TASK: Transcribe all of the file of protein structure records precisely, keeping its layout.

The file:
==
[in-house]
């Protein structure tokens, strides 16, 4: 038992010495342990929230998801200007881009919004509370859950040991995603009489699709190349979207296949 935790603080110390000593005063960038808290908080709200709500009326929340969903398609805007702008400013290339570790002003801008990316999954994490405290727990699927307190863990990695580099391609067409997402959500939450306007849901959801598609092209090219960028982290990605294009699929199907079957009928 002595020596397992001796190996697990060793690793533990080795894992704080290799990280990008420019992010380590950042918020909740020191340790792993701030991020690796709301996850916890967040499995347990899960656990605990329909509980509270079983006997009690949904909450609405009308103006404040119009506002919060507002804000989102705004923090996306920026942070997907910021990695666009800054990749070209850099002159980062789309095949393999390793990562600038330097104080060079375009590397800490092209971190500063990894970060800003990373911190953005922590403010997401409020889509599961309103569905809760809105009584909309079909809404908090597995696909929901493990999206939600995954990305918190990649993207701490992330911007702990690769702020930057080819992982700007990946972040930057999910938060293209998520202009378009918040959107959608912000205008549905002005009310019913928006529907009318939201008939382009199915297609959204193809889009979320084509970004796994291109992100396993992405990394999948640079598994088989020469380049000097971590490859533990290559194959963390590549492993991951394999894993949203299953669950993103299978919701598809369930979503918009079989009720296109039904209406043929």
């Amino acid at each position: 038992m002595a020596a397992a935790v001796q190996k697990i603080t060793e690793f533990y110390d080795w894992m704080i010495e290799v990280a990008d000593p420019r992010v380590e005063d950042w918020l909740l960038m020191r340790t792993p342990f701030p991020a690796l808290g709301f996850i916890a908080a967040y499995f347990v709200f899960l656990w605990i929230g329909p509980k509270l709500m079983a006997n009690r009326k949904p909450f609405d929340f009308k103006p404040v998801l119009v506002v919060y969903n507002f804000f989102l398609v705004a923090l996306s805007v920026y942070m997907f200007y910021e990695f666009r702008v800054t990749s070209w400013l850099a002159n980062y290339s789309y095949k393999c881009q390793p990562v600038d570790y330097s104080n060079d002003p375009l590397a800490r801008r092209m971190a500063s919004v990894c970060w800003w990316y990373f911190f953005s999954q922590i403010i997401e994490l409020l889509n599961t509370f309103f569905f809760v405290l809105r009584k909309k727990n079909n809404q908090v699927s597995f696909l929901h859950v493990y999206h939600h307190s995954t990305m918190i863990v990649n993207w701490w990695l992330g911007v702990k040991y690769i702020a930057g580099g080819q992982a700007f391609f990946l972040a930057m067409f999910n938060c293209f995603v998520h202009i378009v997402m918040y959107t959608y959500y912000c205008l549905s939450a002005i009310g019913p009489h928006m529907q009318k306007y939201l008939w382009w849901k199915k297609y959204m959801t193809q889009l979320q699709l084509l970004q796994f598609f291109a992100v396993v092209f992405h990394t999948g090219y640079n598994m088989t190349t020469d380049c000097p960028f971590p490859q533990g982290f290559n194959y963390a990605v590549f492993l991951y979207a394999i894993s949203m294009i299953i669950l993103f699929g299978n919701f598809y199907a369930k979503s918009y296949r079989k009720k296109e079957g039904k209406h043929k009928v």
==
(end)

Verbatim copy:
[in-house]
């Protein structure tokens, strides 16, 4: 038992010495342990929230998801200007881009919004509370859950040991995603009489699709190349979207296949 935790603080110390000593005063960038808290908080709200709500009326929340969903398609805007702008400013290339570790002003801008990316999954994490405290727990699927307190863990990695580099391609067409997402959500939450306007849901959801598609092209090219960028982290990605294009699929199907079957009928 002595020596397992001796190996697990060793690793533990080795894992704080290799990280990008420019992010380590950042918020909740020191340790792993701030991020690796709301996850916890967040499995347990899960656990605990329909509980509270079983006997009690949904909450609405009308103006404040119009506002919060507002804000989102705004923090996306920026942070997907910021990695666009800054990749070209850099002159980062789309095949393999390793990562600038330097104080060079375009590397800490092209971190500063990894970060800003990373911190953005922590403010997401409020889509599961309103569905809760809105009584909309079909809404908090597995696909929901493990999206939600995954990305918190990649993207701490992330911007702990690769702020930057080819992982700007990946972040930057999910938060293209998520202009378009918040959107959608912000205008549905002005009310019913928006529907009318939201008939382009199915297609959204193809889009979320084509970004796994291109992100396993992405990394999948640079598994088989020469380049000097971590490859533990290559194959963390590549492993991951394999894993949203299953669950993103299978919701598809369930979503918009079989009720296109039904209406043929």
């Amino acid at each position: 038992m002595a020596a397992a935790v001796q190996k697990i603080t060793e690793f533990y110390d080795w894992m704080i010495e290799v990280a990008d000593p420019r992010v380590e005063d950042w918020l909740l960038m020191r340790t792993p342990f701030p991020a690796l808290g709301f996850i916890a908080a967040y499995f347990v709200f899960l656990w605990i929230g329909p509980k509270l709500m079983a006997n009690r009326k949904p909450f609405d929340f009308k103006p404040v998801l119009v506002v919060y969903n507002f804000f989102l398609v705004a923090l996306s805007v920026y942070m997907f200007y910021e990695f666009r702008v800054t990749s070209w400013l850099a002159n980062y290339s789309y095949k393999c881009q390793p990562v600038d570790y330097s104080n060079d002003p375009l590397a800490r801008r092209m971190a500063s919004v990894c970060w800003w990316y990373f911190f953005s999954q922590i403010i997401e994490l409020l889509n599961t509370f309103f569905f809760v405290l809105r009584k909309k727990n079909n809404q908090v699927s597995f696909l929901h859950v493990y999206h939600h307190s995954t990305m918190i863990v990649n993207w701490w990695l992330g911007v702990k040991y690769i702020a930057g580099g080819q992982a700007f391609f990946l972040a930057m067409f999910n938060c293209f995603v998520h202009i378009v997402m918040y959107t959608y959500y912000c205008l549905s939450a002005i009310g019913p009489h928006m529907q009318k306007y939201l008939w382009w849901k199915k297609y959204m959801t193809q889009l979320q699709l084509l970004q796994f598609f291109a992100v396993v092209f992405h990394t999948g090219y640079n598994m088989t190349t020469d380049c000097p960028f971590p490859q533990g982290f290559n194959y963390a990605v590549f492993l991951y979207a394999i894993s949203m294009i299953i669950l993103f699929g299978n919701f598809y199907a369930k979503s918009y296949r079989k009720k296109e079957g039904k209406h043929k009928v």